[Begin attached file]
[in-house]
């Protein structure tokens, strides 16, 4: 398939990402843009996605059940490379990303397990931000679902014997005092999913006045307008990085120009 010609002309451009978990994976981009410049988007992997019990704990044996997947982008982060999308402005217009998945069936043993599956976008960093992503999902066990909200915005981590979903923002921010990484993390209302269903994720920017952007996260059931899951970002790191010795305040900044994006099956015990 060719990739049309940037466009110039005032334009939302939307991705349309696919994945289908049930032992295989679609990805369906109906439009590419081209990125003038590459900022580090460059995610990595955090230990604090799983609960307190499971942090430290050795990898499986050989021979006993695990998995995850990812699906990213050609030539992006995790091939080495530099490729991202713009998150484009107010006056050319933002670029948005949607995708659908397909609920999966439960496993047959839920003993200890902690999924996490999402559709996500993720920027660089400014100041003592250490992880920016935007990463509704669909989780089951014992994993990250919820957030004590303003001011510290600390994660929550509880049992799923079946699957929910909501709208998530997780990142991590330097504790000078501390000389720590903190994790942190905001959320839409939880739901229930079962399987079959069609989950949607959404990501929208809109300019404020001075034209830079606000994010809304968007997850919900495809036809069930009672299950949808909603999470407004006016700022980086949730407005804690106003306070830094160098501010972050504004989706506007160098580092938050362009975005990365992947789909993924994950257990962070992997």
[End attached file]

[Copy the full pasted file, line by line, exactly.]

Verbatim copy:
[in-house]
């Protein structure tokens, strides 16, 4: 398939990402843009996605059940490379990303397990931000679902014997005092999913006045307008990085120009 010609002309451009978990994976981009410049988007992997019990704990044996997947982008982060999308402005217009998945069936043993599956976008960093992503999902066990909200915005981590979903923002921010990484993390209302269903994720920017952007996260059931899951970002790191010795305040900044994006099956015990 060719990739049309940037466009110039005032334009939302939307991705349309696919994945289908049930032992295989679609990805369906109906439009590419081209990125003038590459900022580090460059995610990595955090230990604090799983609960307190499971942090430290050795990898499986050989021979006993695990998995995850990812699906990213050609030539992006995790091939080495530099490729991202713009998150484009107010006056050319933002670029948005949607995708659908397909609920999966439960496993047959839920003993200890902690999924996490999402559709996500993720920027660089400014100041003592250490992880920016935007990463509704669909989780089951014992994993990250919820957030004590303003001011510290600390994660929550509880049992799923079946699957929910909501709208998530997780990142991590330097504790000078501390000389720590903190994790942190905001959320839409939880739901229930079962399987079959069609989950949607959404990501929208809109300019404020001075034209830079606000994010809304968007997850919900495809036809069930009672299950949808909603999470407004006016700022980086949730407005804690106003306070830094160098501010972050504004989706506007160098580092938050362009975005990365992947789909993924994950257990962070992997």